Mama Knows Breast




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Breastfeeding Mom Sues New York City Chocolate Shop

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A Manhattan mom is suing a New York restaurant, saying she was kicked out for breastfeeding her five month old baby.

According to the New York Post, Julia Acevedo-Taylor is suing Lily O’Brien’s Chocolate Cafe, saying the manager asked her to stop nursing.  And when she wouldn’t stop, the manager allegedly asked her to leave.  The Post writes:

In papers filed in Manhattan Supreme Court, Taylor says she and pal Latasha Augustoplos had stopped off at the Bryant Park cafe for a bite to eat last August when their kids started demanding food as well.

“Taylor and Augustoplos began nursing their hungry and tired toddlers,” the suit says, and “positioned [them] with their heads toward their respective bodies.”

“[N]o part of either the plaintiff’s nor Augustoplos’s nipples were exposed” – and there would have been nothing legally wrong with that had they been while feeding their kids – but that didn’t stop the chiding chocolate shop manager from coming over and telling the women to “stop doing that,” the suit says…

Manager Cathal Queally denied it happened the first time – he said the “since removed” female general manager had simply asked Taylor to cover-up some.

“Certainly no one was ever thrown out of our cafe for breastfeeding,” he said, noting the shop is “a mother-daughter business.”

And here’s some further perspective from the The Wall Street Journal:

…(O)ne thing is clear: public breastfeeding is a mother’s legal right in New York.

The relevant statute in the state’s civil rights law, passed in 1994, states that “a mother may breast feed her baby in any location, public or private, where the mother is otherwise authorized to be.”…

Hospitals in New York are legally required to post and distribute the state’s “Breastfeeding Mothers Bill of Rights” in maternity facilities, which also include protections for those who need to pump breast milk while at work.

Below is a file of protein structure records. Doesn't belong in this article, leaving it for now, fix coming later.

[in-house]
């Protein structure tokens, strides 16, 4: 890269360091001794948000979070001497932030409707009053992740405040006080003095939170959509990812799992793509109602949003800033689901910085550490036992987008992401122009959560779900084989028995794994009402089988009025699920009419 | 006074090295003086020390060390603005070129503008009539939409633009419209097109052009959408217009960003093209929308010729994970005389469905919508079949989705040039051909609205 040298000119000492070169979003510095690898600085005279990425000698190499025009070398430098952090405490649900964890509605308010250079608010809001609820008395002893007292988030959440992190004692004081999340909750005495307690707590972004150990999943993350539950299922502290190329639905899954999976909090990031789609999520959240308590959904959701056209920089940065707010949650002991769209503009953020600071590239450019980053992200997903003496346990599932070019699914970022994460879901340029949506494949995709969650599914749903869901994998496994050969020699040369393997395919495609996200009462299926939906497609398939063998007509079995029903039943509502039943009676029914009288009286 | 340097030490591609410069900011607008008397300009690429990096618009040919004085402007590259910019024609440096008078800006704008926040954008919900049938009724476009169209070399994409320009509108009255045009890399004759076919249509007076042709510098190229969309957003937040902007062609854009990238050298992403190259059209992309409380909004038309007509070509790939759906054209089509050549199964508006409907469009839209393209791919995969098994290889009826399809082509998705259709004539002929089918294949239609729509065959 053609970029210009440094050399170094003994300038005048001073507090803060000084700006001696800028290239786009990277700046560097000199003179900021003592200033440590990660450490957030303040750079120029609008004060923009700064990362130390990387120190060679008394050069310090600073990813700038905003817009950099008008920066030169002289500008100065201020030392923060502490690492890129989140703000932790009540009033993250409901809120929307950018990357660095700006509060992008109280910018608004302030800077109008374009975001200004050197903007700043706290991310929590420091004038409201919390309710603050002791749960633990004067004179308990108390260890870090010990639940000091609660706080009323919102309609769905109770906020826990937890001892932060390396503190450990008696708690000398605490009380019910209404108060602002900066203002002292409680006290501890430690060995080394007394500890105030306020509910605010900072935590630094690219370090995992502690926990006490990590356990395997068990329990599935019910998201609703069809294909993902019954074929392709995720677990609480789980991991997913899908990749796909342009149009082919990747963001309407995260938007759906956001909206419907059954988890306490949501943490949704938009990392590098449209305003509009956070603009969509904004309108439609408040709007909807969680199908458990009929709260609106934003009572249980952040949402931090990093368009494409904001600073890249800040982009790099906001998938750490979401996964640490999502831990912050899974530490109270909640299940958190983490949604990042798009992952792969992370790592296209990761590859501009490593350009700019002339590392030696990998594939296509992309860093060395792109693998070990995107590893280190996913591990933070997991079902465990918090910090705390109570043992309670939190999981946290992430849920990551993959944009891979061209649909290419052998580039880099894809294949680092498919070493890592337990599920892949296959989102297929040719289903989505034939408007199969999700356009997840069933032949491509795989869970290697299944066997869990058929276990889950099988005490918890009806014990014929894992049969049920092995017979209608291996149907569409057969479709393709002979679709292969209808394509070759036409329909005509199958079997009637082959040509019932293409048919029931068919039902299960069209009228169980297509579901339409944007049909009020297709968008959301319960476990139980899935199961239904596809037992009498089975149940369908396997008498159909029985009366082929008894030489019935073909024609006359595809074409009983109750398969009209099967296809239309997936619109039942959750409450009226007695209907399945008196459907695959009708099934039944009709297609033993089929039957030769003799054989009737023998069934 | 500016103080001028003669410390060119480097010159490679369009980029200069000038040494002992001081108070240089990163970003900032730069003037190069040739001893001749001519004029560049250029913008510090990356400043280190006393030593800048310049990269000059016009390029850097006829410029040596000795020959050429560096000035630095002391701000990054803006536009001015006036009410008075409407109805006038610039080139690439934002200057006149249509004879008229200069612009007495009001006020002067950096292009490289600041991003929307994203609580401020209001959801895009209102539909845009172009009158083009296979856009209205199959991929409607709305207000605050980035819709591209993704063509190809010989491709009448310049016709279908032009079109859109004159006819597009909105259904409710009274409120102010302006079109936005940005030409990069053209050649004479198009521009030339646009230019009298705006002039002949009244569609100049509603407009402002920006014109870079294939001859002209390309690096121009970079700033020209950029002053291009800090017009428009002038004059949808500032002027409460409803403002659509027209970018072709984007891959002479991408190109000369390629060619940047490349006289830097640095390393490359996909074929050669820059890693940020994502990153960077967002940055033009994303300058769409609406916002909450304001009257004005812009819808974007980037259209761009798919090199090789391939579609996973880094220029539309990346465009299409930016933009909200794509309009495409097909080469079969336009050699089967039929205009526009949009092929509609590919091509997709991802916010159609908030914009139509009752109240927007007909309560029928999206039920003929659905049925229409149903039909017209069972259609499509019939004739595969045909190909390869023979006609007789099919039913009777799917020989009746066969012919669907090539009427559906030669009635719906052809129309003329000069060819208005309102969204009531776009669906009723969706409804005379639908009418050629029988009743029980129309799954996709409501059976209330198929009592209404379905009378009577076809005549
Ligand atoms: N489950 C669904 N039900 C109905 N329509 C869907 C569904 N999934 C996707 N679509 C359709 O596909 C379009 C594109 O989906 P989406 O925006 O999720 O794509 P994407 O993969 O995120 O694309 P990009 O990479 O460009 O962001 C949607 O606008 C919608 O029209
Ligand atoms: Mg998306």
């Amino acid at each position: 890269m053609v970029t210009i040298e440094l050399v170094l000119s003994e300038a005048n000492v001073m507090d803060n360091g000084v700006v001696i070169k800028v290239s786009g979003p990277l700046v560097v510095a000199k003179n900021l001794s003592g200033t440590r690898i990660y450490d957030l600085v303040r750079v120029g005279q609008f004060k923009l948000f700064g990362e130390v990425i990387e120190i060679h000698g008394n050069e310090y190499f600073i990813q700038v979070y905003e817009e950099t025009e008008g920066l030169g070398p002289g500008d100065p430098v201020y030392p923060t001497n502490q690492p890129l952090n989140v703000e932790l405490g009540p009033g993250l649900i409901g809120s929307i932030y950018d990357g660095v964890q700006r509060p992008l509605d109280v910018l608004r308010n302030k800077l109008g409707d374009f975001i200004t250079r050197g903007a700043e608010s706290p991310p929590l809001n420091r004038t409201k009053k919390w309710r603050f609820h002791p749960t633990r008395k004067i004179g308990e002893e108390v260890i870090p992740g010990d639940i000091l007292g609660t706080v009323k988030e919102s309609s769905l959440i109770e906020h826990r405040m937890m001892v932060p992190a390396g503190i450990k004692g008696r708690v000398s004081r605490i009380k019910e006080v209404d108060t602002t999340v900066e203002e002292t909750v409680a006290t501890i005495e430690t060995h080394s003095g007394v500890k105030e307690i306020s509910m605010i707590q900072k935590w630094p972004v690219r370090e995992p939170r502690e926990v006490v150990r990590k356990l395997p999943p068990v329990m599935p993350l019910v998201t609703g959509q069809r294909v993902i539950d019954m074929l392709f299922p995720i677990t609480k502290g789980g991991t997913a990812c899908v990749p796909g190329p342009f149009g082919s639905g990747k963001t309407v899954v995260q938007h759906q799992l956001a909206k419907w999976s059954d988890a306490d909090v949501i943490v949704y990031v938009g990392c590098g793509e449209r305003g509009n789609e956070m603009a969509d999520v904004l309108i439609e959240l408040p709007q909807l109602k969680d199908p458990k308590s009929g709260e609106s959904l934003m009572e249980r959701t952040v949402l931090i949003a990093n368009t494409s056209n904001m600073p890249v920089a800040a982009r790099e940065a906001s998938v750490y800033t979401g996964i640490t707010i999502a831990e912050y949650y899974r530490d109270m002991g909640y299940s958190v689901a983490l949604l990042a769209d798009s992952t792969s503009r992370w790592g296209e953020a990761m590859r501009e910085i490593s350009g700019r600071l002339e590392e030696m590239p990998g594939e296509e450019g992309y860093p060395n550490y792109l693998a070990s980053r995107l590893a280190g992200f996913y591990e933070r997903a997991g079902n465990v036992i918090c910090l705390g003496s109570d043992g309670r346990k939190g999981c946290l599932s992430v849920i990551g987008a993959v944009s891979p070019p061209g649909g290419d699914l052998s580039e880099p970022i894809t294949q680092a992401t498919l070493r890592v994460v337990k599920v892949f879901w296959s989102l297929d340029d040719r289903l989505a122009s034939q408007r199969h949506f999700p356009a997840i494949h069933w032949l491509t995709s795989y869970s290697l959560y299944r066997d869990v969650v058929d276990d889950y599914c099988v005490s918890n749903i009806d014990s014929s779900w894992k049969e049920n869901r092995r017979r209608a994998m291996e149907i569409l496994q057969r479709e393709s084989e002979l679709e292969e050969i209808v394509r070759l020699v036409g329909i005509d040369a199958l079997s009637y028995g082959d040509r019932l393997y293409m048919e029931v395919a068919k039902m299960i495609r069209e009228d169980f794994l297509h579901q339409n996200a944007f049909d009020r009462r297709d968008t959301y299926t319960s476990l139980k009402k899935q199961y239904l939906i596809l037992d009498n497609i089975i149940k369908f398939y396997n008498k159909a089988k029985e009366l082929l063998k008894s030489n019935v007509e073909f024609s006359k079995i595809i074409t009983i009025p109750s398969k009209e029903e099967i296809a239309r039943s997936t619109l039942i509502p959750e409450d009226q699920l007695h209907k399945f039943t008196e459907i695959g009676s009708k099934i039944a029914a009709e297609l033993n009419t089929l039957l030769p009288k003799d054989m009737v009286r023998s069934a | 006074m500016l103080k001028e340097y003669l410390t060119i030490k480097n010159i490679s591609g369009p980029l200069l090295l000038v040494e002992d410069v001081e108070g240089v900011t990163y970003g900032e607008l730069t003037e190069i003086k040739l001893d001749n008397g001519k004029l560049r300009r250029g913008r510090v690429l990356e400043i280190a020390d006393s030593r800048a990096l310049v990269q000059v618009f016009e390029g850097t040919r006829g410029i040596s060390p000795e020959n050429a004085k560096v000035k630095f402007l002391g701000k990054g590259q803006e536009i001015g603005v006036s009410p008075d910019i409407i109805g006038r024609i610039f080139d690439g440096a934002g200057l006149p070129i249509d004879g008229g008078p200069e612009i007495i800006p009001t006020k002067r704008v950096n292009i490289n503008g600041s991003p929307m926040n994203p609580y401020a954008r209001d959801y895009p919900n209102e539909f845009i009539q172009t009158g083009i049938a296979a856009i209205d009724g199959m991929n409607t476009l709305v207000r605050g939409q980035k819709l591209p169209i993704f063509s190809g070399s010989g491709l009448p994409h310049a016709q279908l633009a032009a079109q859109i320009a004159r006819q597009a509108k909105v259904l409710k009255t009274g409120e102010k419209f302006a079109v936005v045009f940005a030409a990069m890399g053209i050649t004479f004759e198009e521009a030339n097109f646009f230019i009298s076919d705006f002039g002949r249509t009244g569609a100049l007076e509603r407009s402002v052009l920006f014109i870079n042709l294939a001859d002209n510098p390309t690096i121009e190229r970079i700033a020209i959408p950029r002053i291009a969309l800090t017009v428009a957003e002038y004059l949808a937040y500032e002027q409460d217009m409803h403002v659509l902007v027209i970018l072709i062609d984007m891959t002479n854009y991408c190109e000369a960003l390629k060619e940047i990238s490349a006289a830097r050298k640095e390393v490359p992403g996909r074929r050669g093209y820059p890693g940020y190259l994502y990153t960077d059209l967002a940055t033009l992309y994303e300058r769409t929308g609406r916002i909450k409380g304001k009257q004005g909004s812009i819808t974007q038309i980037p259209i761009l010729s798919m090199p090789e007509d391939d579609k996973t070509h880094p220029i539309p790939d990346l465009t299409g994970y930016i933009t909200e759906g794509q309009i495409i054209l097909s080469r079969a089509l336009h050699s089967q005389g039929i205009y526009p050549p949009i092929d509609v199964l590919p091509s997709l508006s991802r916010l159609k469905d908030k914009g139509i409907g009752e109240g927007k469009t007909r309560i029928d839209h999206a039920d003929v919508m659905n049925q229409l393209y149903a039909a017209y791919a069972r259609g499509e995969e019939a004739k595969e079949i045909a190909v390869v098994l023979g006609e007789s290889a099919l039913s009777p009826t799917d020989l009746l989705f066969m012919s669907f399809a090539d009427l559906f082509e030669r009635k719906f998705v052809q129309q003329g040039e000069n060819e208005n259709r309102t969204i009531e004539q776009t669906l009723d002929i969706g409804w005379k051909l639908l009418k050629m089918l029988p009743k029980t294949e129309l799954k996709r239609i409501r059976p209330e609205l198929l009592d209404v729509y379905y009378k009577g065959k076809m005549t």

Interviews with The Bump.com Editor and the Owner of The Yummy Mummy Store

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I recently wrote about the public service announcement TheBump.com has to promote breastfeeding.  Now, here’s an interview with Carla Roney, editor of TheBump.  She talks about the benefits of breastfeeding.  Also, for the latest on nursing fashion (bras, tops and dresses) as well as pumps, there’s an interview with Amanda Cole, owner of The Yummy Mummy store in Manhattan.

Amazing Breastfeeding Public Service Announcement on The Bump.com

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Oh my god, I LOVE THIS!!! The Bump.com has put together a breastfeeding public service announcement in recognition of Breastfeeding Awareness Month.  The ad features some celebs you may recognize. So ladies, “whip ‘em out!”

Heading to BlogHer

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I’m off to BlogHer. It’s my first time. It should be really interesting. Sort of like bringing the internet to life.

Gisele Bundchen Responds to Criticism of her Comments About Breastfeeding

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A bit of an internet brouhaha has erupted over Gisele Bundchen’s comments about breastfeeding. In the September issue of the UK version of Harper’s Bazaar, Bundchen said there should be an international law requiring moms to breastfeed.

To me, it seems that common sense says Bundchen was speaking in hyperbole.  There’s absolutely no way there would ever be a law, national or international, mandating breastfeeding.  So I think any criticism of her comments is unfair.

Nevertheless, Bundchen felt the need to respond to her critics, writing this on her blog today:

My intention in making a comment about the importance of breastfeeding has nothing to do with the law. It comes from my passion and beliefs about children. Becoming a new mom has brought a lot of questions, I feel like I am in a constant search for answers on what might be the best for my child. It’s unfortunate that in an interview sometimes things can seem so black and white. I am sure if I would just be sitting talking about my experiences with other mothers, we would just be sharing opinions. I understand that everyone has their own experience and opinions and I am not here to judge. I believe that bringing a life into this world is the single most important thing a person can undertake and it can also be the most challenging. I think as mothers we are all just trying our best.

Melissa Whitworth, the author of the Harper’s story, also jumped into the fray, defending Bundchen.  She had this to say, writing in the Telegraph:

Gisele has always been extremely passionate about a variety of issues – environmental preservation, mental and physical health and motherhood. And now it seems we can add breastfeeding to that list.

The bit that outraged the mummy brigade was where she said it should be “a law” for mothers to breastfeed for at least six months. “How dare someone so beautiful and rich make us feel bad about ourselves?”, they shrieked.